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  Fate of Lakotahs Highlights America's Failed Native American Policies
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Fate of Lakotahs Highlights America's Failed Native American Policies

by Stephen Lendman
Friday, 21 November 2008
Map of the 1868 Treaty of Fort Laramie. Gold area: Lakota Nation Reserved by the 1868 Treaty for the unreserved use of the Lakota people. Orange: 1876 Lakota reservation after the US seized the Black Hills. Maroon: Lakota reservations after 100 years of court actions.  Source: Wikinews
On November 6, South Dakota's governor Michael Rounds declared a state of emergency as heavy snow blanketed the state and threatened all parts of it - including Native American reservations.

They, however, were excluded from his declaration. They'll get no badly needed help, and it's an all too familiar story for our nation's original inhabitants. They've been abused and slaughtered for over 500 years. At Mabila, Acoma Mesa, Conestoga, the Trail of Tears, Pamunkey, Mystic River, Yellow Creek, Sand Creek, Gnadenhutten, and Wooded Knee. At far too many other places as well at a cost of many millions of lives, now forgotten and erased from memory.

Worst still, our Native people continue to be systematically repressed and mistreated. They live in poverty and despair. They're mocked and demonized in films and society as drunks, beasts, primitives, savages, and people to be Americanized or warehoused on reservations and forgotten.

Nothing's changed for over a century - Broken Promises, Broken Laws, Broken Treaties, and Broken Hope for a Broken People suffering hugely in the United States of America - out of sight and mind and not an issue for the dominant news media.

Their cultures are willfully denegrated. Their legacy is one of millions slaughtered, betrayal, treaties made and broken, stolen lands, rights denied, and welfare criminally ignored to this day.

The Lakotahs are one of many examples, and the Republic of Lakotah web site highlights their plight. It welcomes "all self-sufficient People who come with an open Heart, a Passion for Freedom and a Love for Grand Mother Earth."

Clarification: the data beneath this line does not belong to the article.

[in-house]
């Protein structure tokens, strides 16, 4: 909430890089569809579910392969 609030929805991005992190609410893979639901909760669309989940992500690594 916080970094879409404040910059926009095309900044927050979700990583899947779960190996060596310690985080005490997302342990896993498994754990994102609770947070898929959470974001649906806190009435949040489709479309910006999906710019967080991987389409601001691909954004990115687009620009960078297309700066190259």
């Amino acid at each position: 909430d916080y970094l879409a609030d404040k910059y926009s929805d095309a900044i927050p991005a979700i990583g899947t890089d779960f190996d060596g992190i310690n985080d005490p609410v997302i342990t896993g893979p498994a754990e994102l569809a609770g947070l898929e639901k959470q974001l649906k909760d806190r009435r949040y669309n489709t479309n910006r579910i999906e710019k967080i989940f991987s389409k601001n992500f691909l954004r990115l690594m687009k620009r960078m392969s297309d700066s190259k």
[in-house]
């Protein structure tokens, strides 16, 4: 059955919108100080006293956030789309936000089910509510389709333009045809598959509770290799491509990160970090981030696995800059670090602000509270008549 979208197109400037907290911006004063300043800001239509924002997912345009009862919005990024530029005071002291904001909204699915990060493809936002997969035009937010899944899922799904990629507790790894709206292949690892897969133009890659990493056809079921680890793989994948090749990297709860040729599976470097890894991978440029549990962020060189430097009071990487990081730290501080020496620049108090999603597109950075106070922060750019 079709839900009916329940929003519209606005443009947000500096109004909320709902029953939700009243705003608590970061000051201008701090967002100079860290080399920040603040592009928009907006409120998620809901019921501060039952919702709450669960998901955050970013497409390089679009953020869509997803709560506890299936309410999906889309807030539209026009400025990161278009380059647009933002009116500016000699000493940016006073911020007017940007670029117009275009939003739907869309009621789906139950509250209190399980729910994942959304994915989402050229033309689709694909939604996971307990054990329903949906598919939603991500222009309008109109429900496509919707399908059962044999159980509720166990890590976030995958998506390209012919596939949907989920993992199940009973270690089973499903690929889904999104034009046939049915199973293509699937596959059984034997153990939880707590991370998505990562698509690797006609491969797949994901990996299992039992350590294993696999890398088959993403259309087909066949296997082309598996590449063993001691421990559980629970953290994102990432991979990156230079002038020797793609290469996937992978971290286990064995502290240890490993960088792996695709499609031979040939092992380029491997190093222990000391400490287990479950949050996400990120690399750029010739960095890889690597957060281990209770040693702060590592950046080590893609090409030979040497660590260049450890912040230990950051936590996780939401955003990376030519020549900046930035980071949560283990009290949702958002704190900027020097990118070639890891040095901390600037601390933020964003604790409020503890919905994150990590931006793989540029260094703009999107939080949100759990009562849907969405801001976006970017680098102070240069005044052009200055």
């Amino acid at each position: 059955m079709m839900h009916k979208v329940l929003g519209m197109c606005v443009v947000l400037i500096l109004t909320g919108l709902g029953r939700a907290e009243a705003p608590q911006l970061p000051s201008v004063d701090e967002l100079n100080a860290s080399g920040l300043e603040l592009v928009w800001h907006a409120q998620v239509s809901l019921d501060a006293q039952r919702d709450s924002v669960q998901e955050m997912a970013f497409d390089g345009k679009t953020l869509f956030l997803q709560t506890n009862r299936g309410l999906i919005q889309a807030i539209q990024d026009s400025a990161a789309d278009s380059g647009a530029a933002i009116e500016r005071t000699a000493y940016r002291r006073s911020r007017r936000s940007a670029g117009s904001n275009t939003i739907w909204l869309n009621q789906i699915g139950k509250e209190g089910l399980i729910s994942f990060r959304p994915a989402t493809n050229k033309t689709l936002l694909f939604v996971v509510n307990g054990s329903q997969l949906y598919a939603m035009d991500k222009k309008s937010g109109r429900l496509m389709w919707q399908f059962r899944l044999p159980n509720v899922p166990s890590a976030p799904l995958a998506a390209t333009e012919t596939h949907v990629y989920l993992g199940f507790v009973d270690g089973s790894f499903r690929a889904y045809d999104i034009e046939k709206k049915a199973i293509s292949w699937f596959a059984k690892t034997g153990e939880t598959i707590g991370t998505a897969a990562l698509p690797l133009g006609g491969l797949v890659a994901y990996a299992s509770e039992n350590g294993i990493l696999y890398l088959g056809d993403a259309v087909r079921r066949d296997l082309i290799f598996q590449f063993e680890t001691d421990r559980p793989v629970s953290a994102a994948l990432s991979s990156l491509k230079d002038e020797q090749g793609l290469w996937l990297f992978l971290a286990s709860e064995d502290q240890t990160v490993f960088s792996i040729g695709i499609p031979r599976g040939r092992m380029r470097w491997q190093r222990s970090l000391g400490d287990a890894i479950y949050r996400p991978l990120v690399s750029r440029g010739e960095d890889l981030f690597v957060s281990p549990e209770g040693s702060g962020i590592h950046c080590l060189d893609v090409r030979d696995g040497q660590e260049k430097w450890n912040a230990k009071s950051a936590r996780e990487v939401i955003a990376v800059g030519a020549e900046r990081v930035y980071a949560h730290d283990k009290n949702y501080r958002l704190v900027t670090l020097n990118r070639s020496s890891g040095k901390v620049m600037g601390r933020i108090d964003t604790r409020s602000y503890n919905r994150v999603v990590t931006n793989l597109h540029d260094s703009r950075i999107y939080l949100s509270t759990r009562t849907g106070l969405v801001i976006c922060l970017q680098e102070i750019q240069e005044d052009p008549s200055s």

In a commentary titled "Broken Promises & Laws," it describes a Broken People whose lands were stolen, buffalo massacred, people slaughtered, and who were herded onto reservations in violation of Treaties successive US governments signed and then abrogated.

The Treaty of 1851, for example, in which the government requested a right-of-way for a road through Lakotah lands to the newly-discovered Montana gold fields. It became known as the Bozeman Trail to be used only until all gold was removed. By the Civil War it was gone and the government reneged. Forts were erected on its right of way. Lakotahs demanded they be removed. The US refused, war ensued, and it ended with the Treaty of 1868.

It stated that "The government of the United States desires peace, and its honor is hereby pledged to keep it." It also re-affirmed all rights the Indians were granted under the 1851 Treaty. Those rights and all others were abrogated and denied.

Western North and South Dakota Lakotahs are one of seven Sioux tribes comprising the Great Sioux Nation and are best known by their redoubtable leaders - Sitting Bull, Crazy Horse, Red Cloud and Black Elk, among others. Names even young school children know but not their heroic feats and the great price they and their people paid.

Before the 1770s, Sioux held territories from Minnesota to the Rocky Mountains and from the Yellowstone to the Platte Rivers. Until the Treaty of 1868, they were the richest Native American nation of the northwestern plains, but years earlier their lives were irrevocably changed. Treaties were made and broken. Settlers, railroads, and mining interests took their lands and resources.

In 1874, General George Custer invaded the most sacred Lakotah territory, the Black Hills (Paha Sapa), and with him came gold seekers. An illegal occupation followed along with billions of dollars of stolen resources and great numbers of lives lost. All in the name of progress to colonize the continent's West. All at the expense of our Native peoples who lost everything as a result.

The earlier 1787 Northwest Ordinance was deceptive on its face. Supposedly to afford Indians "justice (and) humanity," it, in fact, expanded the nation to admit new states on stolen Native American lands. Wars followed. Broken promises and treaties as well in violation of Article 6 of the Constitution that states:

"This Constitution, and the Laws of the United States which shall be made in Pursuance thereof; and all Treaties made, or which shall be made, under the Authority of the United States, shall be the supreme Law of the Land" - binding without qualification on the executive, legislature and judiciary.

The Sioux acted in good faith to avoid confrontation, but in vain. The executive, Congress, and judiciary denied them their lands, vital resources, and basic rights through a succession of repressive laws:

  • Homestead Acts - for settlers only that gave them title to 160 acres of "underdeveloped" land outside the original 13 colonies; 1.6 million in all got around 270 million acres, or 10% of all US land between 1862 - 1886;